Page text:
Nick Matthews' post on Ultimate Texans highlights that the Texans have "the best, most balanced team in the AFC" due to their statistical ranking in total/pass/rush/scoring offense and total/pass/rush/scoring defense. He highlights that they are in the top 5 in rushing and scoring offense and top 4 in all defensive categories.
But how much of that is the product of playing teams with a collective 79-90 record? Are we really as good as we think we are or are we just beating up on a soft schedule? I crunched some numbers to find out.Although there are many ways you could neutralize the impact of opponents on a teams' stats (DVOA on Football Outsiders is a great stat), I looked at one simple relationship: how our opponents have performed against the Texans vs. how they performed against the rest of the league. I looked at two simple measurements: yards allowed/yards gained and points scored/points allowed.
Defense is legit
It turns out that the Texans' defense has allowed their opponents to gain 64 fewer yards and score 3.7 fewer points than those opponents have averaged against the rest of the league. Sure, there've been exceptions, but on the aggregate, our defense really is outperforming. Here's the opponent-by-opponent tally for yards. Anything negative means the Texans' D held that opponent to less yards than their average this season.
As you can see, only New Orleans and Jacksonville have gained more yards against us than they've averaged this season, and then only barely. I'd say that's a pretty stout performance over the course of the year by Cushing & Co.
As for points, there's a little more noise but the storyline is basically the same: teams haven't scored as many points against us as they have against the rest of the league:
So New Orleans, Baltimore, Oakland, and Jacksonville have done better against us than the rest of their schedule. But that's it. Pretty decent performance at keeping the other team off the scoreboard.
Offense has outperformed as well.
The offense sings a similar tune, on average gaining 35 more yards against their opponents' D than would be expected, and scoring 4.3 more points than would be expected.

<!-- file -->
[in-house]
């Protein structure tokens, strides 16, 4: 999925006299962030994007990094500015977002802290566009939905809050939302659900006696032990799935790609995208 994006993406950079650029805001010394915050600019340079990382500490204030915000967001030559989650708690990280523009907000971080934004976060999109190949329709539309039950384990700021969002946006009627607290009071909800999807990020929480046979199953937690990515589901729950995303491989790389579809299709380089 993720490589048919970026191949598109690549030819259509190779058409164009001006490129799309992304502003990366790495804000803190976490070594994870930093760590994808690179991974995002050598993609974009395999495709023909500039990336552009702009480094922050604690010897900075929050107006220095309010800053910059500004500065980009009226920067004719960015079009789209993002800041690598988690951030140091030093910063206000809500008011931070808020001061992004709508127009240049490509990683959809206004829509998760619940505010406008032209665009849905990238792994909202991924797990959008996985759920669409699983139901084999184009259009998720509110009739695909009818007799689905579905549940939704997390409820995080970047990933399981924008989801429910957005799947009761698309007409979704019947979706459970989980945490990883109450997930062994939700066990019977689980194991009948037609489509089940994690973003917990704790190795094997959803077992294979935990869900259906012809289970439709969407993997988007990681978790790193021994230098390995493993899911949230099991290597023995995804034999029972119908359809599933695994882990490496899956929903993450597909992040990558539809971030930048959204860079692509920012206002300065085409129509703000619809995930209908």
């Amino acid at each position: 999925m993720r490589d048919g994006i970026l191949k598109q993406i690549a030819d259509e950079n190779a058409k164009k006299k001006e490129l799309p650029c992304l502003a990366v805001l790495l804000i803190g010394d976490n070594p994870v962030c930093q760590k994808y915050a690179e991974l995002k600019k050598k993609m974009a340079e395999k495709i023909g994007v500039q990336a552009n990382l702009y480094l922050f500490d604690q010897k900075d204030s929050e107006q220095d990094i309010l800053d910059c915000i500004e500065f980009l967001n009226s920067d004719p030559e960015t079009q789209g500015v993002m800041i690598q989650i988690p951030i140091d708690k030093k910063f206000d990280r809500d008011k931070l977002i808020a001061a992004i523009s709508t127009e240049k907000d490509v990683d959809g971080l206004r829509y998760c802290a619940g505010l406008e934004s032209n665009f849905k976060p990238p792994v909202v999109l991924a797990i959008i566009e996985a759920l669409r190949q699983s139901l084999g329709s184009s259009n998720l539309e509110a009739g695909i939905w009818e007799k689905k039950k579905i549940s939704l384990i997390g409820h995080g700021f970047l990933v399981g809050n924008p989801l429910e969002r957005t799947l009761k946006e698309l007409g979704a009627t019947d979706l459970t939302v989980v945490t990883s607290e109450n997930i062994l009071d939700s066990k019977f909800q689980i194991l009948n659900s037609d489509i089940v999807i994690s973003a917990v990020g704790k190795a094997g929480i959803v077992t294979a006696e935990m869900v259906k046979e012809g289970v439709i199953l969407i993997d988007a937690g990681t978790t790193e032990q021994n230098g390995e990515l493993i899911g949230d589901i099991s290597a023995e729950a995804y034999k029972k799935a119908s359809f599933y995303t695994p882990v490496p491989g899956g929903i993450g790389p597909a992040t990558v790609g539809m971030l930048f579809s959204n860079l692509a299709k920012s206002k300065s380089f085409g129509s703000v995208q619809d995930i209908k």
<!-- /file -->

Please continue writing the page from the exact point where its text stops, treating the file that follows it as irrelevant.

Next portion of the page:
Breaking it down by each opponent shows two games where we gained significantly less than the team's average opponent - Baltimore (the only game where we were outplayed) and the second Jacksonville game (when Leinart broke his collarbone and Konserviak kept Yates' hands tied):
So we've been able to more consistently move the ball against other defenses than the rest of the NFL has. But has that translated into more points than would be expected?
As for offensive scoring, Oakland, Baltimore, Atlanta, and Cincinnati all held the Texans under what the average NFL team put up against them; this was partially explained by red zone turnovers by our Texans in at least a few of those games. But the Texans' offense has done well in the other games:
All in all, I don't believe this analysis should really change your opinion at all. The Texans have had, at least statistically, one of the best seasons in the AFC, if not the league, so far. And there are certainly questions about how good the offense will continue to be now that it's T.J. Time.
But now maybe you have perhaps a little more confidence that our high rankings in yards and points on both sides of the ball are not just products of an easy schedule.